Drug Rehab for Meth Use
The history of meth, otherwise known as methamphetamine, is long and twisted. It was created as long-lasting and effective weight loss drug. It was effective, but also made the user highly addicted.
It’s original uses were to lose weight, increase alertness, self-esteem, and sexual libido. It causes these reactions by inducing a psychological reward system that is a result from a flood of dopamine in the brain. There are many different effects of meth use, 99% of them are adverse effects that are detrimental to the individual user, their families, and their work on a daily basis.
Symptoms and Effects of Meth Use
Some of the physical effects of meth use are anorexia, or a lack of eating, hyperactivity that is usually displayed as a need to clean and make things perfect. Some other signs and effects are dilated pupils, dry mouth, constipation, dizziness, twitching, numbness, and even heart palpitations that can cause heart attacks or even kick off a stroke.
The physical effects aren’t the only noticeable problems with meth use. There are multiple psychological problems that are associated with the effects of meth. These effects can include total confusion, increased energy, aggression, severe anxiety, paranoia of those around you, a feeling of invincibility, obsessive behaviors and even full blown hallucinations.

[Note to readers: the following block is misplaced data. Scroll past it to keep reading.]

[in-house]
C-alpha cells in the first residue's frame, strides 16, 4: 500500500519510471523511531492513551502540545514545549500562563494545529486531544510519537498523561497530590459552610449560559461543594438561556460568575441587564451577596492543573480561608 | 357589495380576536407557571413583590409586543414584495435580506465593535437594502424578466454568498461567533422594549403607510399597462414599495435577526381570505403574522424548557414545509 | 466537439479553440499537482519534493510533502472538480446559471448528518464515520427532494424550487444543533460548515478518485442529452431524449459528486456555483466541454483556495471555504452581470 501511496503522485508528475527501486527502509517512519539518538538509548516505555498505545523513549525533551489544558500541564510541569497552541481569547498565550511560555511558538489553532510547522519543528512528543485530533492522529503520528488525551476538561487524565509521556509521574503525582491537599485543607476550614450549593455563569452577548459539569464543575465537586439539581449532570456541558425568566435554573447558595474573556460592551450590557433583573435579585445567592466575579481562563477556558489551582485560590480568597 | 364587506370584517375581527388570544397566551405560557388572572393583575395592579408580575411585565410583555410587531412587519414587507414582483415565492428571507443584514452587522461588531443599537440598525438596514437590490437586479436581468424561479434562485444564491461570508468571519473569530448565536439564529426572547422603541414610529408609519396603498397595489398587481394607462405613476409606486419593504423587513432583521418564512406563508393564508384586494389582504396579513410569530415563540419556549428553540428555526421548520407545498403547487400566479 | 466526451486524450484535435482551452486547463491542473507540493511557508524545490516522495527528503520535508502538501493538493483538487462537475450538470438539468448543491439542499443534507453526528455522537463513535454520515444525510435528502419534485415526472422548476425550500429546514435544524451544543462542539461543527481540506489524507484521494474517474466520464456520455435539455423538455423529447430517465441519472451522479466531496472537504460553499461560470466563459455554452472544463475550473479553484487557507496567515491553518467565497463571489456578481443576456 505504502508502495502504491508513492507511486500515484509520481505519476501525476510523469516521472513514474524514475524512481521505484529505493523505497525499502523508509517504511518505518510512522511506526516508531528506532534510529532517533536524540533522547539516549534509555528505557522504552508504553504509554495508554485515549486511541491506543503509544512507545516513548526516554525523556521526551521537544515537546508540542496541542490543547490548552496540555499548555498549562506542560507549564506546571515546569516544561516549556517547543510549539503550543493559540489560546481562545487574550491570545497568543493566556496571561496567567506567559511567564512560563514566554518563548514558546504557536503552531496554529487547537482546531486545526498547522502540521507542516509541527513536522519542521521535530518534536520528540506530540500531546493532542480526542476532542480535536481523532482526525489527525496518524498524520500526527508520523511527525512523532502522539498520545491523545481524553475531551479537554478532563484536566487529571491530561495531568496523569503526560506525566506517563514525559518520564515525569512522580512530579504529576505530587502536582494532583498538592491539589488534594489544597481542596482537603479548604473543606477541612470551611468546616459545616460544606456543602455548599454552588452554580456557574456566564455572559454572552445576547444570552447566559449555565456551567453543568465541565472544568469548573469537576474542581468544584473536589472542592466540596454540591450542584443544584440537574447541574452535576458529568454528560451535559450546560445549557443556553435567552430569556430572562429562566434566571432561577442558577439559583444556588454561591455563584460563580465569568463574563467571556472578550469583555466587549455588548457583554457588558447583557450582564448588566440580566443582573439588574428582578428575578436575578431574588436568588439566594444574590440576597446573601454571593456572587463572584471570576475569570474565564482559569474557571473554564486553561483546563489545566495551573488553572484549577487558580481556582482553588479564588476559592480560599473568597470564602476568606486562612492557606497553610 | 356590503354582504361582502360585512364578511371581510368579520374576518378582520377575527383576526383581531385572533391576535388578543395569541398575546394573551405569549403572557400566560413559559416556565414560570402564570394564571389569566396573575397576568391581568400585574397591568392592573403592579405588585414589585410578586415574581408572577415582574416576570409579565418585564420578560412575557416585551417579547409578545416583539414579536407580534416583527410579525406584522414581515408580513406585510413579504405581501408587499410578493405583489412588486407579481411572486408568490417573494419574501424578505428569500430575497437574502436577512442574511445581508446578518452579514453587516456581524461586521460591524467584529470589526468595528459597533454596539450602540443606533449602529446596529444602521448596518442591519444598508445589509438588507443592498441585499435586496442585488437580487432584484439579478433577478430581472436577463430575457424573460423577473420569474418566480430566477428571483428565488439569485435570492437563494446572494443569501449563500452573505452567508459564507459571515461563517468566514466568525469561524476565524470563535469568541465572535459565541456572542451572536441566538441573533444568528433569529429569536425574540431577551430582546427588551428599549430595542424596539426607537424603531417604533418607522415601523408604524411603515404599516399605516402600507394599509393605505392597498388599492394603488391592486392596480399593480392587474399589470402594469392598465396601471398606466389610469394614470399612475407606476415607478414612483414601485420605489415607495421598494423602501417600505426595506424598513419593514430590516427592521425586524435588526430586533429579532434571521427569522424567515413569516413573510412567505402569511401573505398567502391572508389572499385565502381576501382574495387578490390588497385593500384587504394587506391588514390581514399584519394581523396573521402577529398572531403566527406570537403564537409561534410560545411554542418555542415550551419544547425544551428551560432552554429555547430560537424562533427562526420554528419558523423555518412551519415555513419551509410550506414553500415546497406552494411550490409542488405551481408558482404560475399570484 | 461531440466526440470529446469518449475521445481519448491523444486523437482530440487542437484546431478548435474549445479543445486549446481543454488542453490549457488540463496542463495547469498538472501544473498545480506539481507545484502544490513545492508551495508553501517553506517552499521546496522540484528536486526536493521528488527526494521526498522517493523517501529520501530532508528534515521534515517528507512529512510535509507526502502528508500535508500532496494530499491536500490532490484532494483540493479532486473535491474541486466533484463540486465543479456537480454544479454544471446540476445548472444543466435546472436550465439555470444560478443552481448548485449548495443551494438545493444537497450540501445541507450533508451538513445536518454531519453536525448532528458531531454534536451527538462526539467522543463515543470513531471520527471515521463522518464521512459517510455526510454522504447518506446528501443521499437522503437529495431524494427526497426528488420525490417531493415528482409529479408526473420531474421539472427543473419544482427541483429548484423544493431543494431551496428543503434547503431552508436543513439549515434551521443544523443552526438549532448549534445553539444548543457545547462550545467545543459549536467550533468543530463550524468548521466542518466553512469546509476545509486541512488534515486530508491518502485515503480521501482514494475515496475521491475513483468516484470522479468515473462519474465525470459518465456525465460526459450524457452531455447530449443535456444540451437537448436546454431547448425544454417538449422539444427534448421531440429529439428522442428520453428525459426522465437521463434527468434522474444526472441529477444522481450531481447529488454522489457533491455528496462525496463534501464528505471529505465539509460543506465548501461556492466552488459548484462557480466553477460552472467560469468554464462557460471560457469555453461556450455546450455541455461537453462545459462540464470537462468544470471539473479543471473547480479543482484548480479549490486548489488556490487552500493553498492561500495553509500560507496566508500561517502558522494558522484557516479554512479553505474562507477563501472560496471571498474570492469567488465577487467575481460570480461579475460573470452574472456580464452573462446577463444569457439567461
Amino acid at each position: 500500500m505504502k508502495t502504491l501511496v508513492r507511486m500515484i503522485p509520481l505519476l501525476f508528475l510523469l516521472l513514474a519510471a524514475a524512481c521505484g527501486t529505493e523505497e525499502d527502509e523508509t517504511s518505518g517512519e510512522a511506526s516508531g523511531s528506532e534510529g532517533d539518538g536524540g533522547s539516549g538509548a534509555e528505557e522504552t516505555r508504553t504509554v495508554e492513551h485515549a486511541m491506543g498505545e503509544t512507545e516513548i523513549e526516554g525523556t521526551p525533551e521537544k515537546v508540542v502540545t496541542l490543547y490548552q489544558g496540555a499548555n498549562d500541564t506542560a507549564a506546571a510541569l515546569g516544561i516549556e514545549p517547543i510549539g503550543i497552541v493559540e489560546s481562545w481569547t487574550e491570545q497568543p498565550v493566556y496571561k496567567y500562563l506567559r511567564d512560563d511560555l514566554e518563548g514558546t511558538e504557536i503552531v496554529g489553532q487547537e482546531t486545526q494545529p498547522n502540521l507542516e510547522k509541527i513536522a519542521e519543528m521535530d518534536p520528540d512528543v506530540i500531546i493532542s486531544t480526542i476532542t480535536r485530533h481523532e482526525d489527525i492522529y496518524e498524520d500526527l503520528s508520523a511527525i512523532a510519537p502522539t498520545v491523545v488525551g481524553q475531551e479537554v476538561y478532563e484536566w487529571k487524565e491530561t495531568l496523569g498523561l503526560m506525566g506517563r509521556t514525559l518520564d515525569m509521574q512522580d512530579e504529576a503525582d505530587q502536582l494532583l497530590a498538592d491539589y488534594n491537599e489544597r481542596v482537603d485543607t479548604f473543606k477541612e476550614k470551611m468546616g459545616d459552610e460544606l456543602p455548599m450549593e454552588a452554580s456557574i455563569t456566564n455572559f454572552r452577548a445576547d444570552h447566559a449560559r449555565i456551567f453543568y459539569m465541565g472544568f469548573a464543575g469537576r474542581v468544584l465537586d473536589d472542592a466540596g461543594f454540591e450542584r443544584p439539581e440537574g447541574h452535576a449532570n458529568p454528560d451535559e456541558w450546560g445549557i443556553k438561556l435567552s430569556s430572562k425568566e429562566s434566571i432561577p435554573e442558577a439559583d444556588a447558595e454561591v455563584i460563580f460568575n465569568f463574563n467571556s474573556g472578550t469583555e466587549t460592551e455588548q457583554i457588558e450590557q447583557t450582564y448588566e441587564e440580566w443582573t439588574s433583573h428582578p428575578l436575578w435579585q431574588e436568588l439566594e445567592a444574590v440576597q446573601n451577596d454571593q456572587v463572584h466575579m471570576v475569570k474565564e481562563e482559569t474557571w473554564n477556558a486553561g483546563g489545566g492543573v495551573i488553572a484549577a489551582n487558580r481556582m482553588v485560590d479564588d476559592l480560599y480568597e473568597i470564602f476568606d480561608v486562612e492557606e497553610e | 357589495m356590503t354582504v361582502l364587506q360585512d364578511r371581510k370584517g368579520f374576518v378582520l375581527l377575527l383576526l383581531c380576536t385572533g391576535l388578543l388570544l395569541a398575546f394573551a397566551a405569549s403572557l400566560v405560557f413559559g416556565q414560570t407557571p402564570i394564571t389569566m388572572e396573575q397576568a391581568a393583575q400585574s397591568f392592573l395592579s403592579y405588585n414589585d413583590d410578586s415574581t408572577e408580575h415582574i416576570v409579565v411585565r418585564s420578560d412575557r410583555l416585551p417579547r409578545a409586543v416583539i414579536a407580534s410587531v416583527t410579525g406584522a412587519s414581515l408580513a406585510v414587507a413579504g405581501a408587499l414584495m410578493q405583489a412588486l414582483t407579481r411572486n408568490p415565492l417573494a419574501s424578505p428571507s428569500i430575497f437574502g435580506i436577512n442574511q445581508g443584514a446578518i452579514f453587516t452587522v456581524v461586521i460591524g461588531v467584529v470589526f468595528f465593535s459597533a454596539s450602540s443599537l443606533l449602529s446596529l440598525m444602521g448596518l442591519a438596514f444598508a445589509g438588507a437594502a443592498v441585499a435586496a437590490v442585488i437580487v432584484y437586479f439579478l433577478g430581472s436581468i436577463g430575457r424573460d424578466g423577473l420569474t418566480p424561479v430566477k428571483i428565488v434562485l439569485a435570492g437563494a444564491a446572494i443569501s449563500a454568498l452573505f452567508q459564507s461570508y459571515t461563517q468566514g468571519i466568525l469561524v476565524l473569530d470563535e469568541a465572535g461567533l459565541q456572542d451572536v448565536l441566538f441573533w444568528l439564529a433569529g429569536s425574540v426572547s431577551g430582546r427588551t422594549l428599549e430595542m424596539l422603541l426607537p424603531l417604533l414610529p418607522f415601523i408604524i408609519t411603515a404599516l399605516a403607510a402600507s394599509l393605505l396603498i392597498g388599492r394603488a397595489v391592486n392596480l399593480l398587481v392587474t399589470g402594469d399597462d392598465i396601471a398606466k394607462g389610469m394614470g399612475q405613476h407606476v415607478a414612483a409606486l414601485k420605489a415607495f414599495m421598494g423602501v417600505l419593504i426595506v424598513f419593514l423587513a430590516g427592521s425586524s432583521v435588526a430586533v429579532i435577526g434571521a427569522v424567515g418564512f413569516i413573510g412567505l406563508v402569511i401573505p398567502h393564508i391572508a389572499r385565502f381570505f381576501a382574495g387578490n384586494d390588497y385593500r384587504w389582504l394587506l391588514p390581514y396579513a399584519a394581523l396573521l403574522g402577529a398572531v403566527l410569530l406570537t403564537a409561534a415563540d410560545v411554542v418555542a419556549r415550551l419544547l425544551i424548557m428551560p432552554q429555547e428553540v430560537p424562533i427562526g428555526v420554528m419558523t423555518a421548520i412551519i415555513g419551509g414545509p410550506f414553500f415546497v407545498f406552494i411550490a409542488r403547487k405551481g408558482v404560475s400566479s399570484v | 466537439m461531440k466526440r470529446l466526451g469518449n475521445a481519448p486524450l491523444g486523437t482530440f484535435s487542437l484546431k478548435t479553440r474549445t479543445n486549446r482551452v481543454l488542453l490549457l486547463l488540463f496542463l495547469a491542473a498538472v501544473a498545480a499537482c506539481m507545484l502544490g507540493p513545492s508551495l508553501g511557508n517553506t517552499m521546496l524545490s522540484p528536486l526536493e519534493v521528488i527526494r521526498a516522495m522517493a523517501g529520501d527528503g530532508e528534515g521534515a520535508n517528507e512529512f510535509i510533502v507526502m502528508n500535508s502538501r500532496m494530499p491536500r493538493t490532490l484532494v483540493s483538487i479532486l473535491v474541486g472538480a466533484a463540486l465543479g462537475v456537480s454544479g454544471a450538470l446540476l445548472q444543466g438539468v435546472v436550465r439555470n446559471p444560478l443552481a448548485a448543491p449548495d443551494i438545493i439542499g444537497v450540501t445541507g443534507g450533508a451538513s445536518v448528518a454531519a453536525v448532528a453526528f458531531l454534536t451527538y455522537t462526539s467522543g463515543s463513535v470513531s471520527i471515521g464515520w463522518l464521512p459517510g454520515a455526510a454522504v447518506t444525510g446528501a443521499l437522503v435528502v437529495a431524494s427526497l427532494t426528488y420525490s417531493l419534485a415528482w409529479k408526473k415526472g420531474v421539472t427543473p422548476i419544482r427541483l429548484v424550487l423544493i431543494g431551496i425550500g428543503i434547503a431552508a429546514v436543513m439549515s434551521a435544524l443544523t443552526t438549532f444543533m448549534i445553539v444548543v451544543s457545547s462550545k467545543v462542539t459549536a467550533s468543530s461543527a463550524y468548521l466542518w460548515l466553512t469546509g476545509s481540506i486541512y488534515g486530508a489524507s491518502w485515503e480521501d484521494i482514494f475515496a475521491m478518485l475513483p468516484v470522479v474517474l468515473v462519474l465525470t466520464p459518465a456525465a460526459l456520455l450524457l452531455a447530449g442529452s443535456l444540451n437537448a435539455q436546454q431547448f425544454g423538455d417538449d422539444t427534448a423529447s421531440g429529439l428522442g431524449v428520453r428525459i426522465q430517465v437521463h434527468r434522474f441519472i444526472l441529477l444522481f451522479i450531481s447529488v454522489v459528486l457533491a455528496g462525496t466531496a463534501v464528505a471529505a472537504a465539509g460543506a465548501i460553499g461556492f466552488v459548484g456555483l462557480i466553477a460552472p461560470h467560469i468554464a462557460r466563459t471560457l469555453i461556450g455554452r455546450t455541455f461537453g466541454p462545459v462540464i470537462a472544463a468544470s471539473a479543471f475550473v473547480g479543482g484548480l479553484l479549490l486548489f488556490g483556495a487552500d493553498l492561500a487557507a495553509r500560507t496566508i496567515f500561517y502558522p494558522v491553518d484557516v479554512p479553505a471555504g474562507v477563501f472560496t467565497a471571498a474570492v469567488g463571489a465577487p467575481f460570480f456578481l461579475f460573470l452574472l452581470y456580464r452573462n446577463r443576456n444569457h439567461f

The long-term effects can include high rates of depression and suicide. Serious heart problems have also been recorded. Mental psychosis, continued anxiety and violent reactions have all been recorded in heavy users, even when not on meth. Constant use can cause permanent memory loss, impaired attention span, and a lack of overall brain function. Many heavy users are often referred to as a “burn-out” due to their lack of mental acuteness.
One of the most obvious signs of long-term use is often called “meth-mouth.” This is when the insistent use of meth over a long period of time destroys the teeth, especially the front uppers and lowers, giving them the classic meth-mouth look. The back teeth are destroyed through meth use by clenching the jaw and grinding the molars. Doing this, over time, will wear down the strength of your teeth, until it finally cracks the teeth being clenched and pressurized from the tension that is delivered through the meth high.
The effects of meth just don’t stop at the individual user or abuser. It effects the public health as well. The fumes that result from the creation of meth can potentially explode, destroying the home that it is in and the surrounding properties as well. The escaping fumes from a meth lab can cause severe illness, lung problems, and even death.
Seizures from breathing in fumes are not uncommon, and makes the first responders to a meth lab some of the most at risk for these potential adverse effects. If the meth lab is never discovered, it can still cause severe health problems for future occupants of the property, due to the residues that are left behind on the counters, walls, and ceiling.